Analysis Services (DW)---a Technical Reference Guide for Designing Mission-Critical DW Solutions

Microsoft SQL Server often serves as the source of both transactional (OLTP) data as well as pre-built data warehouse data. Key distinguishing features primarily focus on the connectivity to SQL Server as well as the geographical proximity of the SQL Server source to the Data Warehouse target. Other important items include volume, frequency of extract/load, complexity of data transformation, access windows to extract data.

The following resources provide reference material and additional information.

  • The Microsoft Data Warehouse Toolkit1: This is an excellent book encompassing all aspects of implementing data warehouses and data marts using the entire Microsoft Suite of tools. Refer to Chapters 7, 8, and 10 for basic and advances implementation of SSAS.

  • SQLCAT's Guide to BI and Analytics2: Many customers have deployed Analysis Services cubes in a "helter-skelter" manner and should follow a best practice for bringing the cubes into a more homogeneous/managed environment. This article provides guidelines for a holistic consolidation including for SQL Server/Hardware/SSAS.

  • SQLCAT's Guide to BI and Analytics3: This article addresses specific memory management issues in conjunction with partitioned cubes for SSAS.

Analysis Services Distinct Count Optimization

  • SQLCAT's Guide to BI and Analytics4: Distinct count (such as unique visitor counts on a web site) calculations provide valuable information but come with a number of performance challenges. This white paper describes tests that were performed to determine how best to optimize these calculations and includes best practices based on the test results.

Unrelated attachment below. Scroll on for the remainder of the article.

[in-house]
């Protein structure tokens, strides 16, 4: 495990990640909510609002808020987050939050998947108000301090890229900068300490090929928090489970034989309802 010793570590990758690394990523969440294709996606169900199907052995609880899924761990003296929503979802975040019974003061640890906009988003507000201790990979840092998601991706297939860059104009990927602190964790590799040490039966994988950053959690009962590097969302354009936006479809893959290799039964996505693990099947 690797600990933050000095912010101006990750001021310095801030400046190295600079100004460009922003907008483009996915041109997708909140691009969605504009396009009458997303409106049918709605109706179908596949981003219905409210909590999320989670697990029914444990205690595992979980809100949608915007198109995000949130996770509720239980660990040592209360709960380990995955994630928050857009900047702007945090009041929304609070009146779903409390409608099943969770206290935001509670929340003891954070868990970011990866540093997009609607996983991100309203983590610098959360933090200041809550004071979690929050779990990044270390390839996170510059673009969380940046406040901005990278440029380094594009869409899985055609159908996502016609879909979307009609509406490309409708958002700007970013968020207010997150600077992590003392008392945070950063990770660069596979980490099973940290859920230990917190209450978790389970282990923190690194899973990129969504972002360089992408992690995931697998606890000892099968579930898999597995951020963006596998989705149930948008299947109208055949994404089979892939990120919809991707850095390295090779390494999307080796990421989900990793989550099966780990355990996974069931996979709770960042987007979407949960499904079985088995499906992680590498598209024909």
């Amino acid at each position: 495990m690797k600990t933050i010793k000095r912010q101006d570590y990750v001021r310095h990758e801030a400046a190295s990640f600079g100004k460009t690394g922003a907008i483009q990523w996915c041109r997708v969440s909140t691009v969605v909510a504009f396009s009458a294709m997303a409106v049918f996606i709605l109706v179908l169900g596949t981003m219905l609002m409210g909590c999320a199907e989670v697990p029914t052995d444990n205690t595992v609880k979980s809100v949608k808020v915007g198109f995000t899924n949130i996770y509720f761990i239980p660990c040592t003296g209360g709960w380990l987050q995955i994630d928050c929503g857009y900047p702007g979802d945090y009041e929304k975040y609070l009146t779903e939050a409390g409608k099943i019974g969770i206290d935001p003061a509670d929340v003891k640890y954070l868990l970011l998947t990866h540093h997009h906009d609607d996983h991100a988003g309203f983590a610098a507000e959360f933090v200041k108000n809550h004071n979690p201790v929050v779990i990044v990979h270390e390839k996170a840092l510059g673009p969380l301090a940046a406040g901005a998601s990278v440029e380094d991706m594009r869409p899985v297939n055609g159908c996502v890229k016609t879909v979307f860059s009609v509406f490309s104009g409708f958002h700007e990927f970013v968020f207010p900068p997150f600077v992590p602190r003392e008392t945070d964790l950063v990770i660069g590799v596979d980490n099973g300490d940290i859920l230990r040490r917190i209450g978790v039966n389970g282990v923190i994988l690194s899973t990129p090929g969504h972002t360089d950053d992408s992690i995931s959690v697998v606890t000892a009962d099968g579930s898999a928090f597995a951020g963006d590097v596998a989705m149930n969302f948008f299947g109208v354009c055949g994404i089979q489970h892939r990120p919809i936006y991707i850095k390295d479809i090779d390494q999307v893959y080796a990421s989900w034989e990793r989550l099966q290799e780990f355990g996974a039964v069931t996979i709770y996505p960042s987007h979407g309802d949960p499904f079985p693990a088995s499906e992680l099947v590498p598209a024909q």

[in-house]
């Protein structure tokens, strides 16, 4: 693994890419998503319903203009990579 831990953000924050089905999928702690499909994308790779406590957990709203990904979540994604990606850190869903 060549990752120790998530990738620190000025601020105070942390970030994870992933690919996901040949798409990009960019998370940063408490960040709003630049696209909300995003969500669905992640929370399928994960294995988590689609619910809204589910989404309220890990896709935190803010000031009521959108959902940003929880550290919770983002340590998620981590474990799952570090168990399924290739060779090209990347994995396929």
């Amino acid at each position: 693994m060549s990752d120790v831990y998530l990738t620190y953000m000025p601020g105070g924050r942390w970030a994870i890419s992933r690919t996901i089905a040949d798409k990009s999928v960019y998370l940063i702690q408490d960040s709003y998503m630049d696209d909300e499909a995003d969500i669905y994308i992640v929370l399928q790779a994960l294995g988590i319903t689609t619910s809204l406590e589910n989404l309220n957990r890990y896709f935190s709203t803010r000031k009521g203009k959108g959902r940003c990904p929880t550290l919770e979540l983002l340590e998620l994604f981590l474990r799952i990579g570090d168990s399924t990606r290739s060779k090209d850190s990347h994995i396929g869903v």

• SQLCAT's Guide to BI and Analytics5: To expand on the distinct count optimization techniques provided in the Analysis Services Distinct Count Optimization Using Solid State Devices white paper, this technical note shows how using solid state devices (SSDs) can improve distinct count measures.

Following are some question and consideration you can use when working with customers.

  • Analysis Services delivers much faster query performance than a relational system, but the cube(s) must be loaded and calculated.

  • Carefully consider data volumes.

  • Are there any Data Mining requirements? This is a powerful feature and often not utilized.

  • SSAS provides a more convenient platform to deliver semi-additive facts than stand SQL queries.

  • SSAS is not a substitute for a solid DW design/implementation. It will only augment the DW, not replace it.

  • Clearly define and communicate what SSAS delivers, and what it doesn’t deliver.

  • Determine if MOLAP, HOLAP, or ROLAP apply.

  • Seven easy steps:

    • Set up the design/development environment

    • Create a Data Source view (of the underlying DW)

    • Create and fine-tune your dimensions

    • Hierarchies

    • Derived Attributes

    • Many-to-many dimensions

    • Run the Cube Wizard and edit the resulting cube (much faster than starting from scratch)

    • Deploy the database to your development server

    • Create calculations and other "decorations"

    • Iterate, iterate, iterate